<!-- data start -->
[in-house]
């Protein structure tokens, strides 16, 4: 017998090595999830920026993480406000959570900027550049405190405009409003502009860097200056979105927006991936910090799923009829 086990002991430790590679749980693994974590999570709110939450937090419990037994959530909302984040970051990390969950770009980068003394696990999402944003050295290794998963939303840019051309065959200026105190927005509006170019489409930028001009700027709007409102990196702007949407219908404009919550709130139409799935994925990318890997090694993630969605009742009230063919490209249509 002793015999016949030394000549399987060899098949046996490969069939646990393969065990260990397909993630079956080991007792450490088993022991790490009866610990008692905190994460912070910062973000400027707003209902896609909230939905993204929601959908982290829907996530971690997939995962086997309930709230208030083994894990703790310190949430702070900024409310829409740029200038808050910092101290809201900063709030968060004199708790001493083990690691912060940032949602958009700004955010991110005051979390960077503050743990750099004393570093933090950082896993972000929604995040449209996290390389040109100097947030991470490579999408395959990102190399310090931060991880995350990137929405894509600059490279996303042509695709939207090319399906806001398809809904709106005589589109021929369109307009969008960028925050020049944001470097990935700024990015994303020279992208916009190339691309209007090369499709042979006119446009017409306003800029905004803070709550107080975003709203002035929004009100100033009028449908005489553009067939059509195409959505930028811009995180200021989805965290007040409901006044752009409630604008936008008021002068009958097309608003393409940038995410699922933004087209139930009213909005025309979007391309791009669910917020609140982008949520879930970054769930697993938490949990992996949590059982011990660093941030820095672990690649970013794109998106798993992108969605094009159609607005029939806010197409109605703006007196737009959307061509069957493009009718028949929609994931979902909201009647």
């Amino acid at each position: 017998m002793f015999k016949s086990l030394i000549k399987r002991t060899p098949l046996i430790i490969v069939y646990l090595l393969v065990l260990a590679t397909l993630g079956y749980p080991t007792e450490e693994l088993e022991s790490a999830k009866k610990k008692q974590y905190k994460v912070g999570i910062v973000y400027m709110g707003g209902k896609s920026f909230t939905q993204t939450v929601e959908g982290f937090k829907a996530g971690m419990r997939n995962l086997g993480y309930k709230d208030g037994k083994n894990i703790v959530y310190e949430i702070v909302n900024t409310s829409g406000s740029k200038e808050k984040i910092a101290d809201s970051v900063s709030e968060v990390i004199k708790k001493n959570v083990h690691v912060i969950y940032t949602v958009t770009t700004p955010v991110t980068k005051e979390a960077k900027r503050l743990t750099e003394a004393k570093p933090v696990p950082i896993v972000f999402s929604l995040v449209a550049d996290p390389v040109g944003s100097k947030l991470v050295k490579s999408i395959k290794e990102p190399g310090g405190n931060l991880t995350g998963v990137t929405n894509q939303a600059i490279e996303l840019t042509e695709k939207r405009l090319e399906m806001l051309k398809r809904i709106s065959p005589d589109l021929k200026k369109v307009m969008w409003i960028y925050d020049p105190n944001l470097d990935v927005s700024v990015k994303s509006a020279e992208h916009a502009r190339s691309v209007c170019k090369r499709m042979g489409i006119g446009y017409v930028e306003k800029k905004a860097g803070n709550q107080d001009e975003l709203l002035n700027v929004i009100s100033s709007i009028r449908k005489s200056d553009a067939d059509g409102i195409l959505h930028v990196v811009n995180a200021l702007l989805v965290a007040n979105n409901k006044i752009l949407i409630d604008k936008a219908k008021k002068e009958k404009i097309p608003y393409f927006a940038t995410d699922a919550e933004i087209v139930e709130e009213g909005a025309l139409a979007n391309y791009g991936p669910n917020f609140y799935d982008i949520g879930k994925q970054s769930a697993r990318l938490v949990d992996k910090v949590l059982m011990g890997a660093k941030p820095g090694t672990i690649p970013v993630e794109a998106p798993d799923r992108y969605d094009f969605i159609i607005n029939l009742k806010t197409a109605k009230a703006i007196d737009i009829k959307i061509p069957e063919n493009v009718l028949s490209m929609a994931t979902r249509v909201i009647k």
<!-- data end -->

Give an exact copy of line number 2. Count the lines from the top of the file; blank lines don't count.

């Protein structure tokens, strides 16, 4: 017998090595999830920026993480406000959570900027550049405190405009409003502009860097200056979105927006991936910090799923009829 086990002991430790590679749980693994974590999570709110939450937090419990037994959530909302984040970051990390969950770009980068003394696990999402944003050295290794998963939303840019051309065959200026105190927005509006170019489409930028001009700027709007409102990196702007949407219908404009919550709130139409799935994925990318890997090694993630969605009742009230063919490209249509 002793015999016949030394000549399987060899098949046996490969069939646990393969065990260990397909993630079956080991007792450490088993022991790490009866610990008692905190994460912070910062973000400027707003209902896609909230939905993204929601959908982290829907996530971690997939995962086997309930709230208030083994894990703790310190949430702070900024409310829409740029200038808050910092101290809201900063709030968060004199708790001493083990690691912060940032949602958009700004955010991110005051979390960077503050743990750099004393570093933090950082896993972000929604995040449209996290390389040109100097947030991470490579999408395959990102190399310090931060991880995350990137929405894509600059490279996303042509695709939207090319399906806001398809809904709106005589589109021929369109307009969008960028925050020049944001470097990935700024990015994303020279992208916009190339691309209007090369499709042979006119446009017409306003800029905004803070709550107080975003709203002035929004009100100033009028449908005489553009067939059509195409959505930028811009995180200021989805965290007040409901006044752009409630604008936008008021002068009958097309608003393409940038995410699922933004087209139930009213909005025309979007391309791009669910917020609140982008949520879930970054769930697993938490949990992996949590059982011990660093941030820095672990690649970013794109998106798993992108969605094009159609607005029939806010197409109605703006007196737009959307061509069957493009009718028949929609994931979902909201009647």